John Leonard has this to say about Mary Gordon: "There's no brainier writer or reader, no more resourceful archeologist of hidden meanings." She is "sui generis and so is her book ('Shadow Man'): wounding, refulgent, redemptive."
Leonard, the former book editor of the New York Times and the Nation and eloquent pan-cultural commentator on CBS' "Sunday Morning," is one of many who think Mary Gordon one of the most brilliant and powerful writers in America.
"The Shadow Man" -- about her crazed father -- is only one of many Gordon books that people have sworn by since "Final Payments," her first novel about that same difficult father.
In a rare appearance, Gordon will read from her work at 8 p.m. Thursday in the Grupp Fireside Lounge of Canisius College, 2001 Main St., as part of the college's superb Contemporary Writers Series.
For a couple of decades now, the novelist and essayist has been the kind of writer other writers cherish, word by word, observation by observation, thought by thought.
Here is Mary Gordon, early on, making fine feminist trouble for anyone who would ask her to sit in the back of the bus: "I have been told by male but not female critics that my work was 'exquisite,' 'lovely,' 'like a watercolor.' They, of course, were painting in oils. They were doing the important work. Watercolors are cheap and plentiful; oils are costly . . . and the idea is that oil paintings will endure. But what will they endure against? Fire? Flood? Banks? Earthquake? Their endurance is another illusion, one more foolish bet against nature or against emotional vulnerabilities, one more scheme, like fallout shelters, one more gesture of illusory safety.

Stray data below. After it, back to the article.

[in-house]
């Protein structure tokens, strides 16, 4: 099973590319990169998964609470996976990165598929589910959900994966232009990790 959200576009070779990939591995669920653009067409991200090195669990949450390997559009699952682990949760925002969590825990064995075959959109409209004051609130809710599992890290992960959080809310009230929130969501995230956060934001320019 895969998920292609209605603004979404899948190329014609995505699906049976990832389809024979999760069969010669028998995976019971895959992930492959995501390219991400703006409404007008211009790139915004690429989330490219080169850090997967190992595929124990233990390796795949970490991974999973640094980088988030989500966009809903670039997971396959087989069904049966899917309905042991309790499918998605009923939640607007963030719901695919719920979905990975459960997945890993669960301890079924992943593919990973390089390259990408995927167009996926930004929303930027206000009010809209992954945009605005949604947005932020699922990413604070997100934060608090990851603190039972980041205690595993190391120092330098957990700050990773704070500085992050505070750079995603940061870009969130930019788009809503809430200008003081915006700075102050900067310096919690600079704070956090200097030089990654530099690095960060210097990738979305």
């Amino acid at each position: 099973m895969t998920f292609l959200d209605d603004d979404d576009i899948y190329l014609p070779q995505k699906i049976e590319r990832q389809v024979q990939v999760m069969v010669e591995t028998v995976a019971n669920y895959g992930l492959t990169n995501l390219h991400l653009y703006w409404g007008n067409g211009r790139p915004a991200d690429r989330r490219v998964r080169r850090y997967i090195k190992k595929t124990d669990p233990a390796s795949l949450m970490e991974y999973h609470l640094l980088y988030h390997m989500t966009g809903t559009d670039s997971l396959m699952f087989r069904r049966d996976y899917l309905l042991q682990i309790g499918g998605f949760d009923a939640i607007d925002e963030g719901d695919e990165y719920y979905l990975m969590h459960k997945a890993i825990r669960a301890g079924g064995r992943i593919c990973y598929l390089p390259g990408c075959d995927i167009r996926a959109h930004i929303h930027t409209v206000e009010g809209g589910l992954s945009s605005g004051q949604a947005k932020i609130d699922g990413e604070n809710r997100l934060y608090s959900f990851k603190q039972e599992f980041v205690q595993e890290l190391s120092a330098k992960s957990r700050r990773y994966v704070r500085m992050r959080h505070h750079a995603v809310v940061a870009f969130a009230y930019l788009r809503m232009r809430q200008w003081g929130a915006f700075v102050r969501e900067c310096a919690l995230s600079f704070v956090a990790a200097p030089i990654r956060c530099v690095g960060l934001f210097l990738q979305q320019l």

"There are people in the world who derive no small pleasure from the game of 'major' and 'minor.' They think that no major work can be painted in watercolors. They think, too, that Hemingway writing about boys in the woods is major, Mansfield writing about girls in the house is minor. Exquisite, they will hasten to insist, but minor."
So she tried to be a "good girl" and be a writer like James and Conrad. But "the writers I wanted to imitate were all women: Charlotte Bronte, Woolf, Mansfield, Bowen, Lessing, Olsen. I discovered that what I loved in writing was not distance but radical closeness; not the violence of the bizarre but the complexity of the quotidian."
That's Mary Gordon, the feminist, making her points for all time.
Here is Mary Gordon, the Catholic writer, educated by nuns, who is just as feminist and not by accident: "I have an odd feeling that it is better in some ways to grow up a Catholic woman. . . . because there existed a separate but equal world for women. The very sexual segregation spared you from a lower place in the hierarchy run by males. . . . There was a way in which the experience of femaleness was given a kind of validity -- it wasn't as if you were always looking over your shoulder for the approval of some male, because the males weren't around."
If Mary Gordon, then, is "minor," she has been doing it in such a way that it makes it seem excessive to be "major."